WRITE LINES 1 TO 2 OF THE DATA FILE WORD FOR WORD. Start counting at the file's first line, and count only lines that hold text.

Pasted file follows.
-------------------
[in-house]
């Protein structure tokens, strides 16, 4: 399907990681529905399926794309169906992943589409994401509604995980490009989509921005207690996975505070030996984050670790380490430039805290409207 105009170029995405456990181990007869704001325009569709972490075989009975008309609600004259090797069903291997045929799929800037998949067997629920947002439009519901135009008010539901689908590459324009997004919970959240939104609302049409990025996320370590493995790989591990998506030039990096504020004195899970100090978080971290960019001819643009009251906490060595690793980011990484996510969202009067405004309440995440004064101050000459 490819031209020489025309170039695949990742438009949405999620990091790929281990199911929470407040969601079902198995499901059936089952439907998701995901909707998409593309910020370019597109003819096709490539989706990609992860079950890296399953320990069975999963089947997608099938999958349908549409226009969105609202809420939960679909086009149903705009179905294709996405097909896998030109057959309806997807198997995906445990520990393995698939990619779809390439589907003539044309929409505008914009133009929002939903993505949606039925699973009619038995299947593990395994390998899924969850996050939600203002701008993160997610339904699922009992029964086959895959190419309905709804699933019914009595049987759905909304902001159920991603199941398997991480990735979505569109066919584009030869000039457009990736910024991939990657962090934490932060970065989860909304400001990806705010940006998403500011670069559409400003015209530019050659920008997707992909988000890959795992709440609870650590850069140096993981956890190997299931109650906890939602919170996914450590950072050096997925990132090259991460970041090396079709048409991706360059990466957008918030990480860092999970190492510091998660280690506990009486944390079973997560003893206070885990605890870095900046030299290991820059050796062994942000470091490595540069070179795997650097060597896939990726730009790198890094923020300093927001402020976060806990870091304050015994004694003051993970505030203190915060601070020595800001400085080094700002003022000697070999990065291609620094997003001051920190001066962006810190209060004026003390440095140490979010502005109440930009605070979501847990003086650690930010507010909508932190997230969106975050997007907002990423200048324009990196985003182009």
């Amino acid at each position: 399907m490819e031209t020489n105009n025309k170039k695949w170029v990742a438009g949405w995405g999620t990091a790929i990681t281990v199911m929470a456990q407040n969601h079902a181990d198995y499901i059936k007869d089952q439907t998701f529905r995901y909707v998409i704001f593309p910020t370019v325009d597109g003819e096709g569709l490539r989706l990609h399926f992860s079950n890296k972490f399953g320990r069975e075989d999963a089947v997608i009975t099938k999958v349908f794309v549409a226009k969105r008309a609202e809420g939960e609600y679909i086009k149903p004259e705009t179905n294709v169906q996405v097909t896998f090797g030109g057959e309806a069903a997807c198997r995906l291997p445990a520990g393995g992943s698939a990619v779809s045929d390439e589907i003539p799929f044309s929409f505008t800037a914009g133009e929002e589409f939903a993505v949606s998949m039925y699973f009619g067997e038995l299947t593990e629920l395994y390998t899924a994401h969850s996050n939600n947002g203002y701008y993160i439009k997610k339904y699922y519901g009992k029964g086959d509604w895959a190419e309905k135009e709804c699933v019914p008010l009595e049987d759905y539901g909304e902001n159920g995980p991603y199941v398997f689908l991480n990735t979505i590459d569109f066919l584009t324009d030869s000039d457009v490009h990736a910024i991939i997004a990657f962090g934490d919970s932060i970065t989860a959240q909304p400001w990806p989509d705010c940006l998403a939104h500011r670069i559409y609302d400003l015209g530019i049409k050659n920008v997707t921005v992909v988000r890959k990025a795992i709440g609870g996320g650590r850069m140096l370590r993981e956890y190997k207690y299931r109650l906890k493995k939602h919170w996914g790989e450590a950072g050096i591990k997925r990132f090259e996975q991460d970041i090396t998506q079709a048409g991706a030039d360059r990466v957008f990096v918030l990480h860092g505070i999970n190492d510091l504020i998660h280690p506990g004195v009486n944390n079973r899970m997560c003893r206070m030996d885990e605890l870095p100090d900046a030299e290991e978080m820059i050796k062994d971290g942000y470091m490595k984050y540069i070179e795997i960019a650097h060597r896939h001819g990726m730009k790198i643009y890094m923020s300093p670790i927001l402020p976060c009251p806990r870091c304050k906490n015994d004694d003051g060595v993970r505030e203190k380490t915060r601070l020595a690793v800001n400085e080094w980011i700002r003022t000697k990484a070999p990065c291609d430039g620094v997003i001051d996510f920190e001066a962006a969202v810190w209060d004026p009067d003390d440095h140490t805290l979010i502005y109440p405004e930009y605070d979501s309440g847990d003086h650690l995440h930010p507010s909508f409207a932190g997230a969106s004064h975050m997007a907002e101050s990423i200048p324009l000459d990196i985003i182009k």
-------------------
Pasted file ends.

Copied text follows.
[in-house]
């Protein structure tokens, strides 16, 4: 399907990681529905399926794309169906992943589409994401509604995980490009989509921005207690996975505070030996984050670790380490430039805290409207 105009170029995405456990181990007869704001325009569709972490075989009975008309609600004259090797069903291997045929799929800037998949067997629920947002439009519901135009008010539901689908590459324009997004919970959240939104609302049409990025996320370590493995790989591990998506030039990096504020004195899970100090978080971290960019001819643009009251906490060595690793980011990484996510969202009067405004309440995440004064101050000459 490819031209020489025309170039695949990742438009949405999620990091790929281990199911929470407040969601079902198995499901059936089952439907998701995901909707998409593309910020370019597109003819096709490539989706990609992860079950890296399953320990069975999963089947997608099938999958349908549409226009969105609202809420939960679909086009149903705009179905294709996405097909896998030109057959309806997807198997995906445990520990393995698939990619779809390439589907003539044309929409505008914009133009929002939903993505949606039925699973009619038995299947593990395994390998899924969850996050939600203002701008993160997610339904699922009992029964086959895959190419309905709804699933019914009595049987759905909304902001159920991603199941398997991480990735979505569109066919584009030869000039457009990736910024991939990657962090934490932060970065989860909304400001990806705010940006998403500011670069559409400003015209530019050659920008997707992909988000890959795992709440609870650590850069140096993981956890190997299931109650906890939602919170996914450590950072050096997925990132090259991460970041090396079709048409991706360059990466957008918030990480860092999970190492510091998660280690506990009486944390079973997560003893206070885990605890870095900046030299290991820059050796062994942000470091490595540069070179795997650097060597896939990726730009790198890094923020300093927001402020976060806990870091304050015994004694003051993970505030203190915060601070020595800001400085080094700002003022000697070999990065291609620094997003001051920190001066962006810190209060004026003390440095140490979010502005109440930009605070979501847990003086650690930010507010909508932190997230969106975050997007907002990423200048324009990196985003182009």